SNOW-CAMP: Despite snowsports traditionally being a very white middle-class activity, we reach a diverse ethnic background with on average 70% from BME backgrounds. We have found that snowsports are a very powerful personal development tool, and are attractive to young people of both genders, those who are not typically sporty, and are accessible to those with a wide range of physical abilities. We are able to reach a wide range of young people through our partners, youth projects and youth service providers, to provide programmes that can help with development, be that through increasing employability potential or skills needed for social integration. We have now worked with over 10,000 young people nationally and last year 91% of young people who completed our programmes moved on to either employment, training, further education or other positive destinations.

What does that tell you about the industry?

SKATEISTAN: The interest in skateboarding and its potential as a tool for social change is growing rapidly. As more communities have access to skateboarding, more locally grown programs will crop up to address regional social challenges. With our new initiative, the Goodpush Alliance, we are aiming to support the skateboarding for youth development sector by providing ideas, knowledge sharing and free resources to create the highest quality programs possible, wherever they are in the world. It’s such an exciting time to be working in this area!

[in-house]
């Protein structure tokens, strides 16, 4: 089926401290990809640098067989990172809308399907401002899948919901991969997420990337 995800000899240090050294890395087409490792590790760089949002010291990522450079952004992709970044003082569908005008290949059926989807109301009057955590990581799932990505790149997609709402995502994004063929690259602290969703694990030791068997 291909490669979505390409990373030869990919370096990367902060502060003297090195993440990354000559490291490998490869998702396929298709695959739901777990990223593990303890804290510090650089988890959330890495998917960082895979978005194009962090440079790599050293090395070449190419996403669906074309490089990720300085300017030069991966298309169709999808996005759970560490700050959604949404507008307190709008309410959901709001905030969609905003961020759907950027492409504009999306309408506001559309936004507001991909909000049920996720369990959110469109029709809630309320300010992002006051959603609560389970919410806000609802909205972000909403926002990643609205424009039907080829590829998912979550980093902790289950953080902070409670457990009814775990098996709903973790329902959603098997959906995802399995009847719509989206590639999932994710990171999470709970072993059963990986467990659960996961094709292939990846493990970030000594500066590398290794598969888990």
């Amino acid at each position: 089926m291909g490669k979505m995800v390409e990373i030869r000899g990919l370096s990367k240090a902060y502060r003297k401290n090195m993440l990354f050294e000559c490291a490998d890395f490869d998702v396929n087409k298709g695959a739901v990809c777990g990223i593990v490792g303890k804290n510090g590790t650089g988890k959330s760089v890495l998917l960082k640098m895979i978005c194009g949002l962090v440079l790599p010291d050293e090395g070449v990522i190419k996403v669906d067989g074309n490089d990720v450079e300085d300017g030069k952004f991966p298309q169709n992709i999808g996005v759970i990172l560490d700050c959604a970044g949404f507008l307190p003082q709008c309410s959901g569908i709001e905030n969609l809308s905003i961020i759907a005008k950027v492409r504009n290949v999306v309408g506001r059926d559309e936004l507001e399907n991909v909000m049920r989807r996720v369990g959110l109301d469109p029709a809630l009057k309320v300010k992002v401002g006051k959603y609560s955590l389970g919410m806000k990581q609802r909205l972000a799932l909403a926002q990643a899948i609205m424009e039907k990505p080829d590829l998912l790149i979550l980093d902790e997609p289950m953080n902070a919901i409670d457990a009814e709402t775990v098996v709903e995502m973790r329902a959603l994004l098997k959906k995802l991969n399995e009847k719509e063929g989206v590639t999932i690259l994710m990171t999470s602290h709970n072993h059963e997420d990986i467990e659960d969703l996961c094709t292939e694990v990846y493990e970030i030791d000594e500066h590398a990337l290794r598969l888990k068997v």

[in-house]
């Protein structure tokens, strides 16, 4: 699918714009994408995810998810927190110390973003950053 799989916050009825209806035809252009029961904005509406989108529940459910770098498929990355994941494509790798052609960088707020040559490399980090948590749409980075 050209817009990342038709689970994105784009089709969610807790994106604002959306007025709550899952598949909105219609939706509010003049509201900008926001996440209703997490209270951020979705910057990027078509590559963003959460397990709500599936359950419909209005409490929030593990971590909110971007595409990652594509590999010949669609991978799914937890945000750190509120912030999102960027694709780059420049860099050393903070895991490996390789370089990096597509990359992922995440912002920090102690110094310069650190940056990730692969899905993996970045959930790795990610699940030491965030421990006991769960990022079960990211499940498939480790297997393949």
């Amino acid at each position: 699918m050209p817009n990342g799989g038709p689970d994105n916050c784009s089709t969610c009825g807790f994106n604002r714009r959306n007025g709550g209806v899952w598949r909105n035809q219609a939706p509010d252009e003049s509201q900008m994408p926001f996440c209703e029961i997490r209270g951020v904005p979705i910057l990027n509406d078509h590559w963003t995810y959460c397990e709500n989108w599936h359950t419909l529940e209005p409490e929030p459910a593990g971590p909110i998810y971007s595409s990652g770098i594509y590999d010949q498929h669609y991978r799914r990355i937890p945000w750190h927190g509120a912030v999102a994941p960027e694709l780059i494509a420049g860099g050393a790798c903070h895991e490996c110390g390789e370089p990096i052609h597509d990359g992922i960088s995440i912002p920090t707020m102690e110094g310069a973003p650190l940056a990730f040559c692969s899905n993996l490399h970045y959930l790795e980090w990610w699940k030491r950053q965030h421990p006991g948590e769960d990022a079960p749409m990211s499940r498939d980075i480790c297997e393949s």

Obviously you’re doing great work, do you feel like more can be done in the industry? By brands? By schools?

SKATEISTAN: I think there are some great opportunities for research to further prove our method of skateboarding as an engaging tool for improving children’s lives and opportunities. The support from the industry has been incredible and really shows the social conscience of the skate industry. We rely on skateboarding brands to promote the work we’re doing as well as to help us out with the equipment and safety gear that our students need and we’re pleased to say there are loads of awesome brands who give us amazing support. There’s always room for more!

Longer term, we would like to see a unified vision for social impact in the skateboarding for youth development sector and we’re hoping to help make that a reality through the Goodpush Alliance.

SNOW-CAMP: Through our work we definitely think that the industry is becoming more diverse with so many more young people finding careers in the industry here in the UK and abroad. We wouldn’t be able to achieve such positive outcomes without the support of the snowsports industry. From donating, providing work placements for our young people and donating kit to promoting our programmes far and wide, our fantastic partners go above and beyond to support our cause. However there is more that needs to be done to make winter sports more accessible and we are always looking to build new relationships and form new partnerships to make this happen.